We have all heard it in the news at some point – young voter participation has been in steady decline these past few years. Compared to the turnout during elections in the 1970s at around 70 per cent, only 40 per cent of young voters participated in the previous Canadian federal election. Even more troubling is, according to this Globe and Mail editorial, apathetic voting behavior could stay that way for the rest of their life.
It’s an appalling situation that begs so many questions: What’s different with the current young generation? Who is to blame? What can be done? Given the broadness of both the issue and the demographic, there can be a variety of reasons for the lack of effort. They span from perhaps this generation’s disillusionment with politics, to just plain voter apathy.
One analysis from the CBC firmly supports the latter. According to political scientist David Moscorp, this generation has become too complacent to care about politics. It is especially problematic in more urbanized parts of western countries. By contrast, most of active young voters seem to come from more rural or religious backgrounds.
As his analysis suggests, it is a stark contrast to some developing countries, where voting rights are a hard-fought battle. Afghanistan is one example, where people possibly risk their lives in an effort to maintain some semblance of democracy. Compared to here in North America, privileged youth desire interesting incentives to participate. As a result, some organizations rely on sensational incentives like meeting celebrities or free marijuana to motivate the demographic.
Being a middle-class, city based young voter myself, I understand this stance. When bombarded with modern privileges like technology, new media, etc., it’s hard to pay attention to politics in general. Admittedly, as a teenager I didn’t pay much attention to the previous federal election until the results came in. Given all this, the ‘youth being youth’ argument regarding voter apathy has some validity.
However, political apathy is one thing, but desensitization is another. Another possible critical reason most young people are absent from the polls is a collective feeling of self-irrelevance from politics.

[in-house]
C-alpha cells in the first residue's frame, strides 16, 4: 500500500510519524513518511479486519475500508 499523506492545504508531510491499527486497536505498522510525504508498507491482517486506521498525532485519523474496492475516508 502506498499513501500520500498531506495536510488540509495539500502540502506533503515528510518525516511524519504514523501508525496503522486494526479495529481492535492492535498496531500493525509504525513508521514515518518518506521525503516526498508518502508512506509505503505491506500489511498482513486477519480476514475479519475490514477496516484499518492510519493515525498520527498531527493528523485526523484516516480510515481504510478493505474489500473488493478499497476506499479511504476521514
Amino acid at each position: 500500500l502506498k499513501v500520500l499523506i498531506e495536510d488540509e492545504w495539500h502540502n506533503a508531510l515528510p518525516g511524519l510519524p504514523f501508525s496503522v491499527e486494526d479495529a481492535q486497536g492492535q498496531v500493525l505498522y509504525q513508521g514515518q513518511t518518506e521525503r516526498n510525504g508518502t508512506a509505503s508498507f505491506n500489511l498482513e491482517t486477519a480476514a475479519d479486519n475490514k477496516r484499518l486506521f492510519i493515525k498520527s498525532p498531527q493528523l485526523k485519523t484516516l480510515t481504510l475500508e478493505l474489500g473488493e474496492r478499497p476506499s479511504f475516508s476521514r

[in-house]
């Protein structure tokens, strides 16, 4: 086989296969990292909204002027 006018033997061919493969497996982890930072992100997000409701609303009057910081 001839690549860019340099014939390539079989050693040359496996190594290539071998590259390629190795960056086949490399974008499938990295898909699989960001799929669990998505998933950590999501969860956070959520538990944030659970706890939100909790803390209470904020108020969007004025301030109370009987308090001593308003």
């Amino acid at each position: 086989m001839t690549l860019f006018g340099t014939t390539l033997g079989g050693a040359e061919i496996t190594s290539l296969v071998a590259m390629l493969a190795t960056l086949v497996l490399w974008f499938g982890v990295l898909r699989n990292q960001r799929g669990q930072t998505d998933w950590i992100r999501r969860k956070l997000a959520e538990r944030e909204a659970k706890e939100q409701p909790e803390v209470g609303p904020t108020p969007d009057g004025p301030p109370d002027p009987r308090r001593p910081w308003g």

In a feature by The Ubyssey, the student-run newspaper of the University of British Columbia (UBC), many professors and students shared this sentiment. According to the article, problems such as prioritizing older groups, sensationalist political rhetoric and the problematic ‘first past the post’ electoral system make it all an unattractive affair for young voters. For them, it simply paints a cynical picture of both the system and process.
“There is a misapprehension that young voters are being apathetic, not caring, too plugged into their gadgets,” said UBC political scientist Max Cameron in response to The Ubyssey. “In fact, youth look at the political process and they say, ‘Well, I don’t see myself reflected in it.’”
Whether complete apathy or actively abstaining altogether, what is the solution then? One common suggestion appears for either scenario: taking the youth more seriously.
Returning to the CBC analysis, Moscorp suggests that gimmick incentives to get youth voting should be dropped altogether. For him, it is important to emphasize to the youth the serious ramifications attached to being involved in national politics. This is even if it takes a mandatory voting law to put the point across.
In the earlier mentioned Globe and Mail editorial, the anonymous writer takes a similar stance. For him/her, most politicians fail to be in touch with their younger audience. It results in promises that have nothing to do with their best interests. As a result, it reflects the tendency for politics to underestimate young people overall.
“Young people are smart …they know where they stand. They undoubtedly suspect that their well-documented apathy has been factored into strategists’ planning, which only deepens their disengagement,” wrote the G&M writer. “What they want is a leader who speaks to their desire to change the world for the better and to rise above partisan politics.”
Most important of all is that young people themselves need to step-up and take the initiative. As Jude Crasta, VP External of UBC’s Alma Mater Society, explains to the Ubyssey, more youth involvement proves their generation’s worth in Canada’s political future.
“It gives politicians a reason to see that students should not be taken for granted… It helps the case later on to… say, ‘Look, we have a lot of students – 52,000 of them – they are voters. You should probably listen to what they say because if you don’t respond well they’re probably not going to rehire you in the next election’.”
Whatever the solutions are, it is clear that young voters need to play a bigger role in our elections. It is also just as essential that the ‘grown-ups’ of Parliament Hill recognize that as well. If already too late for this generation, then we are at least obligated to prepare those yet to come.